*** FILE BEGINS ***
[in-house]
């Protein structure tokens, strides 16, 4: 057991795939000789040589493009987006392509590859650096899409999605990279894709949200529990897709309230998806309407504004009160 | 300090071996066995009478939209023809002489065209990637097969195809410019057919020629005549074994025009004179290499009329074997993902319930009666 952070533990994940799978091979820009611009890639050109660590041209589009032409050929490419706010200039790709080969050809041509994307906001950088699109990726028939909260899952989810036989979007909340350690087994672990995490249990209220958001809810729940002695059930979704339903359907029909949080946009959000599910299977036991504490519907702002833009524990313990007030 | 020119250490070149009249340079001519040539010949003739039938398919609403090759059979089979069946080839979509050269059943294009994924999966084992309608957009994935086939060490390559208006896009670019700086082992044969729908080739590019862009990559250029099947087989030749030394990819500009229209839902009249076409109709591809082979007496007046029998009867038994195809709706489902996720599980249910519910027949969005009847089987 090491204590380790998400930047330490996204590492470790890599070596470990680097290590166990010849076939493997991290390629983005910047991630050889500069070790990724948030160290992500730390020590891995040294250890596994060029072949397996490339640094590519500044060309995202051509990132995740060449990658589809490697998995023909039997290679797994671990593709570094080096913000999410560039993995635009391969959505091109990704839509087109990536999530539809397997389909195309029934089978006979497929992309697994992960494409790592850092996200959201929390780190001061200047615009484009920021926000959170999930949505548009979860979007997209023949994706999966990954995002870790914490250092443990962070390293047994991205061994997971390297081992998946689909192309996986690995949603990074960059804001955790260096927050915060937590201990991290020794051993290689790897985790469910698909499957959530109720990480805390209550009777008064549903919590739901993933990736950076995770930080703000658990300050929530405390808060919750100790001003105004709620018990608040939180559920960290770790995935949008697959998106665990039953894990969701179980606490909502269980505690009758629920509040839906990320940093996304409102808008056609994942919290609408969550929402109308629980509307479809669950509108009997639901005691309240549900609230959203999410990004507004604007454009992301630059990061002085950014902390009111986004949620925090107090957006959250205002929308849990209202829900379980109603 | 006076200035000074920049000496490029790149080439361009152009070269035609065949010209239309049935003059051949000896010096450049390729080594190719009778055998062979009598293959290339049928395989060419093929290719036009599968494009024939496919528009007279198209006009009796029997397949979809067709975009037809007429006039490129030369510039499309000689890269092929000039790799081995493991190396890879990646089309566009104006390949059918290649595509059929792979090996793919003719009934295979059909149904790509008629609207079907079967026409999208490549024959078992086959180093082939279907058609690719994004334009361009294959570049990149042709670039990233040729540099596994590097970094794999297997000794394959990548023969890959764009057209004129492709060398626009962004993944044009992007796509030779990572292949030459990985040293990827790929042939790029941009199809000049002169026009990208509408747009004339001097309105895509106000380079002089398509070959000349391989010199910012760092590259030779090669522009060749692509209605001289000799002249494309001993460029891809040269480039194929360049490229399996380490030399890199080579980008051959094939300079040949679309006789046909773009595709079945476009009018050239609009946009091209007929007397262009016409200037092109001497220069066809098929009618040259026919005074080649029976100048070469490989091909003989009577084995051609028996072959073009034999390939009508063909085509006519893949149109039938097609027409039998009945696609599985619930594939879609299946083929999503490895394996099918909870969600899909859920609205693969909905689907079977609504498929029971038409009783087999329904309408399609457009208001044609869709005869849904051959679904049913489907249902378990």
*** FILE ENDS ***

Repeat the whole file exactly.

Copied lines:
[in-house]
């Protein structure tokens, strides 16, 4: 057991795939000789040589493009987006392509590859650096899409999605990279894709949200529990897709309230998806309407504004009160 | 300090071996066995009478939209023809002489065209990637097969195809410019057919020629005549074994025009004179290499009329074997993902319930009666 952070533990994940799978091979820009611009890639050109660590041209589009032409050929490419706010200039790709080969050809041509994307906001950088699109990726028939909260899952989810036989979007909340350690087994672990995490249990209220958001809810729940002695059930979704339903359907029909949080946009959000599910299977036991504490519907702002833009524990313990007030 | 020119250490070149009249340079001519040539010949003739039938398919609403090759059979089979069946080839979509050269059943294009994924999966084992309608957009994935086939060490390559208006896009670019700086082992044969729908080739590019862009990559250029099947087989030749030394990819500009229209839902009249076409109709591809082979007496007046029998009867038994195809709706489902996720599980249910519910027949969005009847089987 090491204590380790998400930047330490996204590492470790890599070596470990680097290590166990010849076939493997991290390629983005910047991630050889500069070790990724948030160290992500730390020590891995040294250890596994060029072949397996490339640094590519500044060309995202051509990132995740060449990658589809490697998995023909039997290679797994671990593709570094080096913000999410560039993995635009391969959505091109990704839509087109990536999530539809397997389909195309029934089978006979497929992309697994992960494409790592850092996200959201929390780190001061200047615009484009920021926000959170999930949505548009979860979007997209023949994706999966990954995002870790914490250092443990962070390293047994991205061994997971390297081992998946689909192309996986690995949603990074960059804001955790260096927050915060937590201990991290020794051993290689790897985790469910698909499957959530109720990480805390209550009777008064549903919590739901993933990736950076995770930080703000658990300050929530405390808060919750100790001003105004709620018990608040939180559920960290770790995935949008697959998106665990039953894990969701179980606490909502269980505690009758629920509040839906990320940093996304409102808008056609994942919290609408969550929402109308629980509307479809669950509108009997639901005691309240549900609230959203999410990004507004604007454009992301630059990061002085950014902390009111986004949620925090107090957006959250205002929308849990209202829900379980109603 | 006076200035000074920049000496490029790149080439361009152009070269035609065949010209239309049935003059051949000896010096450049390729080594190719009778055998062979009598293959290339049928395989060419093929290719036009599968494009024939496919528009007279198209006009009796029997397949979809067709975009037809007429006039490129030369510039499309000689890269092929000039790799081995493991190396890879990646089309566009104006390949059918290649595509059929792979090996793919003719009934295979059909149904790509008629609207079907079967026409999208490549024959078992086959180093082939279907058609690719994004334009361009294959570049990149042709670039990233040729540099596994590097970094794999297997000794394959990548023969890959764009057209004129492709060398626009962004993944044009992007796509030779990572292949030459990985040293990827790929042939790029941009199809000049002169026009990208509408747009004339001097309105895509106000380079002089398509070959000349391989010199910012760092590259030779090669522009060749692509209605001289000799002249494309001993460029891809040269480039194929360049490229399996380490030399890199080579980008051959094939300079040949679309006789046909773009595709079945476009009018050239609009946009091209007929007397262009016409200037092109001497220069066809098929009618040259026919005074080649029976100048070469490989091909003989009577084995051609028996072959073009034999390939009508063909085509006519893949149109039938097609027409039998009945696609599985619930594939879609299946083929999503490895394996099918909870969600899909859920609205693969909905689907079977609504498929029971038409009783087999329904309408399609457009208001044609869709005869849904051959679904049913489907249902378990």